Biological invasions constitute a major global threat to indigenous communities. Marine ecosystems are particularly vulnerable as organisms can spread rapidly and are harder to detect. The invasion of Red Sea species into the Mediterranean Sea is among the most extensively documented marine bioinvasion phenomena. The proximity of the Red Sea tropical environment and the Israeli Mediterranean
rocky shore, together with the opening of the Suez Canal, present a unique geographic advantage for studying marine bioinvasion along the coasts of Israel. Comparative studies of introduced organisms from ecological, physiological, and genetic aspects can be performed readily in their native and introduced ranges. The proposed project aims to I) develop an early detection monitoring system for sessile introduced species in the Mediterranean and Red Sea, II) develop models of the dispersal patterns of non-indigenous species based on field and experimental data investigating the salinity and temperature thresholds of introduced species, and III) enhance regional sharing of information by establishing a database of marine introduced species, and by contributing scientific data to open-access databases such as The World Register of Marine Species and the Open Biogeographic Information System. Voucher specimens for future molecular and morphological work will be made available to the public. Ascidians (Phylum: Chordata) form the focus of the project due to their increasing role in altering biodiversity in fouling communities around the world, and the global rapid spread of non-indigenous ascidians. The results of this project will provide essential information to develop strategies by which to manage biological invasions in coastal marine environments, and will produce a solid essential base from which to embark on future studies on marine bioinvasion in the region.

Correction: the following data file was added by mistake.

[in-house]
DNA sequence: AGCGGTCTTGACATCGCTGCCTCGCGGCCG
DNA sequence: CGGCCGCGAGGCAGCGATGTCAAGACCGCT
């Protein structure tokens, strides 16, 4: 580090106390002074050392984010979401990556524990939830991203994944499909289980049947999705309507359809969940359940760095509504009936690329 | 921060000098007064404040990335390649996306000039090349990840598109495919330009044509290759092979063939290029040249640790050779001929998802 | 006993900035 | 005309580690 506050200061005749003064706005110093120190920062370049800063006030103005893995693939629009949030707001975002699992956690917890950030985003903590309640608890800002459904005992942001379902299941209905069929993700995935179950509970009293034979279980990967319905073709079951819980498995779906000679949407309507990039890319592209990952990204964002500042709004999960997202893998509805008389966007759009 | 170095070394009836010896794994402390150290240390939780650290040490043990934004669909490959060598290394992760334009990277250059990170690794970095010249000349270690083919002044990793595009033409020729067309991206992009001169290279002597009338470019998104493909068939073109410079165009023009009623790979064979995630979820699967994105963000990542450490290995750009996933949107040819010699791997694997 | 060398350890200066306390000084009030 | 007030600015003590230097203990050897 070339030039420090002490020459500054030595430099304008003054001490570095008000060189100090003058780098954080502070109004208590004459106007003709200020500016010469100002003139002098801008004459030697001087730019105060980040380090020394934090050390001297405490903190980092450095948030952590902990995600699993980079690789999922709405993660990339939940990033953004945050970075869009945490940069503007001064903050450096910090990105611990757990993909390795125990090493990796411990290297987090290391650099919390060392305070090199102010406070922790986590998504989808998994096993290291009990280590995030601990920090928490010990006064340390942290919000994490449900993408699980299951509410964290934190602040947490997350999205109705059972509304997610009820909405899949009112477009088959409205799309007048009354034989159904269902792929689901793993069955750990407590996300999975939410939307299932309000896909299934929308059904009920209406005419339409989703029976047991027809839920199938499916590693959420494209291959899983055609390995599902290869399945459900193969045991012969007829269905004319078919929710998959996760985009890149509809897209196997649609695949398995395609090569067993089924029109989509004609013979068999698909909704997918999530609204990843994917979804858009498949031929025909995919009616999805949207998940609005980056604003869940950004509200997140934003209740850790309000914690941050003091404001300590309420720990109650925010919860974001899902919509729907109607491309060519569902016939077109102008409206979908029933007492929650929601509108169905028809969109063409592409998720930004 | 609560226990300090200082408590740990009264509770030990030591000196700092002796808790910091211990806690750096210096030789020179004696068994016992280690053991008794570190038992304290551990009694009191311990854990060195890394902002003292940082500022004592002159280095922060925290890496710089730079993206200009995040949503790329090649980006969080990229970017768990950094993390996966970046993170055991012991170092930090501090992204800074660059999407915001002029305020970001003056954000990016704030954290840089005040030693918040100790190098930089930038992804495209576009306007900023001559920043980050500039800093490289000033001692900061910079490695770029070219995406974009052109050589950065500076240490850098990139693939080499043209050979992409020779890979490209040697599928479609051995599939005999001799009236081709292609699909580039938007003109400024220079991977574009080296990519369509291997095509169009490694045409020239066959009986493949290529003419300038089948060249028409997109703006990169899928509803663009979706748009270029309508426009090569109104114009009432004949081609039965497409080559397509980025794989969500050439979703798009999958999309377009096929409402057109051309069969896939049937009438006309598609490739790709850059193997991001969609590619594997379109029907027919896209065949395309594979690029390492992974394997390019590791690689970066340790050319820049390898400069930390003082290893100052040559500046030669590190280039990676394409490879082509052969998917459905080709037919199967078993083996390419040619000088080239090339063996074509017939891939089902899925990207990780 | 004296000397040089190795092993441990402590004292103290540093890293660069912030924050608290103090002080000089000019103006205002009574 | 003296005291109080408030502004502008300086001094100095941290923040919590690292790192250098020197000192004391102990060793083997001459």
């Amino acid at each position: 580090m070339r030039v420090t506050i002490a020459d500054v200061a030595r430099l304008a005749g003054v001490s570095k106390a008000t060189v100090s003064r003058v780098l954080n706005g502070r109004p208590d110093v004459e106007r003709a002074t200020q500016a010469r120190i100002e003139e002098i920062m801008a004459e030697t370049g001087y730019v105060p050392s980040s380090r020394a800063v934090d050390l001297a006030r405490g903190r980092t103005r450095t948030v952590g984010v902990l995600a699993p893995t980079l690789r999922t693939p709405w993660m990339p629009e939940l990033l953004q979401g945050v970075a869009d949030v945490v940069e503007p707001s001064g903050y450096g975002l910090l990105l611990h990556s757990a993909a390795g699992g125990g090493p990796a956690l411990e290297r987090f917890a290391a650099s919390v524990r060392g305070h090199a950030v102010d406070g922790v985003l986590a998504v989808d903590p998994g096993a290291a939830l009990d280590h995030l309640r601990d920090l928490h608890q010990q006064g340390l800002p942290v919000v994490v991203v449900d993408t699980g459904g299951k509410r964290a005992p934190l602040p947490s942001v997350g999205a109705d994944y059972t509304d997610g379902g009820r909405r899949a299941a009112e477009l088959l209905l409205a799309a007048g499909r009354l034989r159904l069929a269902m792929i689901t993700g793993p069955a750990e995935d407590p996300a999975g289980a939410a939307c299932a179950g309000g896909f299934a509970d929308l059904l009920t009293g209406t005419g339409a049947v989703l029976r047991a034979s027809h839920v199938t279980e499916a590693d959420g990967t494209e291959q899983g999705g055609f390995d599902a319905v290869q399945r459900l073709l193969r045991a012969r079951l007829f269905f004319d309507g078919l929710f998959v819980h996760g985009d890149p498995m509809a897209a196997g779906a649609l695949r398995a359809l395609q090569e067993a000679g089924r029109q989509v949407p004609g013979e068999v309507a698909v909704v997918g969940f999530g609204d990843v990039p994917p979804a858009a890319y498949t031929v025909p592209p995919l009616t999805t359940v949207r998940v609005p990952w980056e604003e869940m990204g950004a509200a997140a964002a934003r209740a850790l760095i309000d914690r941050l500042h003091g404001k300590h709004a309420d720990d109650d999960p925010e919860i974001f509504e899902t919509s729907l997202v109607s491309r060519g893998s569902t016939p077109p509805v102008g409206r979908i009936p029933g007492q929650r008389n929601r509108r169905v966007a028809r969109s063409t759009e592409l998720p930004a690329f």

Fields of science
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